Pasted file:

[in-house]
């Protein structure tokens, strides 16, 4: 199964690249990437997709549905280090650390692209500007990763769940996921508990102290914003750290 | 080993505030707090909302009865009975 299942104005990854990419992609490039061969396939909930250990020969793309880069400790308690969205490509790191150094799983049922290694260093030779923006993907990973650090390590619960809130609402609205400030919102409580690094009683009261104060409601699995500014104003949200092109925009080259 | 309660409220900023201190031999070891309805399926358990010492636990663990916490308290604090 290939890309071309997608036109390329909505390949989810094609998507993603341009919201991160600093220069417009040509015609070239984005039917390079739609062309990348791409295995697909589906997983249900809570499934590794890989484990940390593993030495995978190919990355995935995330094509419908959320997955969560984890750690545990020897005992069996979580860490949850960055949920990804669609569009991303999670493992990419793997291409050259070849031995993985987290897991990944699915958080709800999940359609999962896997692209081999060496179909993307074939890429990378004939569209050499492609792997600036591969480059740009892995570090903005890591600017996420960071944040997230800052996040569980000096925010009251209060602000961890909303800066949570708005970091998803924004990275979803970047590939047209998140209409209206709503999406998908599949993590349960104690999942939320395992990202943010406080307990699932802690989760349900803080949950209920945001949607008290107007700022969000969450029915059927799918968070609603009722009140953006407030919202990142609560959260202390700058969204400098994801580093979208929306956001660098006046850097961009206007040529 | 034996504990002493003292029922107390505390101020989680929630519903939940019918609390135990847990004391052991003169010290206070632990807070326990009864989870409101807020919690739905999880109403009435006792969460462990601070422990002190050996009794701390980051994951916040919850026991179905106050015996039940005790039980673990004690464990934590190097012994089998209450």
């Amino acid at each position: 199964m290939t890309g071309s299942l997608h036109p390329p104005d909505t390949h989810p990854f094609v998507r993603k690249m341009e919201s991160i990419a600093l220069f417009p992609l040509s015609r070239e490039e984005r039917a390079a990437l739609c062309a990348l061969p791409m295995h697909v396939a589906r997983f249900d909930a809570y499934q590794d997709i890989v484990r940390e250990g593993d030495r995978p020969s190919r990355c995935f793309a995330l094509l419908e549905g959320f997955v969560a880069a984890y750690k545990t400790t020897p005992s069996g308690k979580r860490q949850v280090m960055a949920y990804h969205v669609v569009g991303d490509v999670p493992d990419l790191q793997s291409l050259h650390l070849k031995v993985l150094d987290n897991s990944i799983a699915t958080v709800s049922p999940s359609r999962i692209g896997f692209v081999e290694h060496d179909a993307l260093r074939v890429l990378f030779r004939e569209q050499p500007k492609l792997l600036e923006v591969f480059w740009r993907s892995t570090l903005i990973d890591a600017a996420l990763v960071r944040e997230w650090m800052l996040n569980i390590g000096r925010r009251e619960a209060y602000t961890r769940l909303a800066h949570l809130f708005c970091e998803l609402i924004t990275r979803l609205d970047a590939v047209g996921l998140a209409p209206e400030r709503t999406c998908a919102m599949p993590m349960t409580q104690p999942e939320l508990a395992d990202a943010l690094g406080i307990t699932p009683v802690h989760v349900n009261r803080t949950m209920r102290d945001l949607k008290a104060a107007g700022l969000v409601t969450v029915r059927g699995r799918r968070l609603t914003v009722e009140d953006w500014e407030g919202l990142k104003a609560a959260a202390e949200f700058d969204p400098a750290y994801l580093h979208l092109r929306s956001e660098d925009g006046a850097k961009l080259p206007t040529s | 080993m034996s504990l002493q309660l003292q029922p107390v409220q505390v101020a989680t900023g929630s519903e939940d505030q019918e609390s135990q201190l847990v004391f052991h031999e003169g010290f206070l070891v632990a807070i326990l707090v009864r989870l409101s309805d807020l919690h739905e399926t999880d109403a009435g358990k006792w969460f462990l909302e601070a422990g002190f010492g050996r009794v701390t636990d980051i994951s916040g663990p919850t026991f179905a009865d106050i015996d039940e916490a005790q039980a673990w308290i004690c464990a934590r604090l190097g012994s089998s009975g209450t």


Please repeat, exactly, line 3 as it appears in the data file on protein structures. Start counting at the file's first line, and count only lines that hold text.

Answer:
């Amino acid at each position: 199964m290939t890309g071309s299942l997608h036109p390329p104005d909505t390949h989810p990854f094609v998507r993603k690249m341009e919201s991160i990419a600093l220069f417009p992609l040509s015609r070239e490039e984005r039917a390079a990437l739609c062309a990348l061969p791409m295995h697909v396939a589906r997983f249900d909930a809570y499934q590794d997709i890989v484990r940390e250990g593993d030495r995978p020969s190919r990355c995935f793309a995330l094509l419908e549905g959320f997955v969560a880069a984890y750690k545990t400790t020897p005992s069996g308690k979580r860490q949850v280090m960055a949920y990804h969205v669609v569009g991303d490509v999670p493992d990419l790191q793997s291409l050259h650390l070849k031995v993985l150094d987290n897991s990944i799983a699915t958080v709800s049922p999940s359609r999962i692209g896997f692209v081999e290694h060496d179909a993307l260093r074939v890429l990378f030779r004939e569209q050499p500007k492609l792997l600036e923006v591969f480059w740009r993907s892995t570090l903005i990973d890591a600017a996420l990763v960071r944040e997230w650090m800052l996040n569980i390590g000096r925010r009251e619960a209060y602000t961890r769940l909303a800066h949570l809130f708005c970091e998803l609402i924004t990275r979803l609205d970047a590939v047209g996921l998140a209409p209206e400030r709503t999406c998908a919102m599949p993590m349960t409580q104690p999942e939320l508990a395992d990202a943010l690094g406080i307990t699932p009683v802690h989760v349900n009261r803080t949950m209920r102290d945001l949607k008290a104060a107007g700022l969000v409601t969450v029915r059927g699995r799918r968070l609603t914003v009722e009140d953006w500014e407030g919202l990142k104003a609560a959260a202390e949200f700058d969204p400098a750290y994801l580093h979208l092109r929306s956001e660098d925009g006046a850097k961009l080259p206007t040529s | 080993m034996s504990l002493q309660l003292q029922p107390v409220q505390v101020a989680t900023g929630s519903e939940d505030q019918e609390s135990q201190l847990v004391f052991h031999e003169g010290f206070l070891v632990a807070i326990l707090v009864r989870l409101s309805d807020l919690h739905e399926t999880d109403a009435g358990k006792w969460f462990l909302e601070a422990g002190f010492g050996r009794v701390t636990d980051i994951s916040g663990p919850t026991f179905a009865d106050i015996d039940e916490a005790q039980a673990w308290i004690c464990a934590r604090l190097g012994s089998s009975g209450t």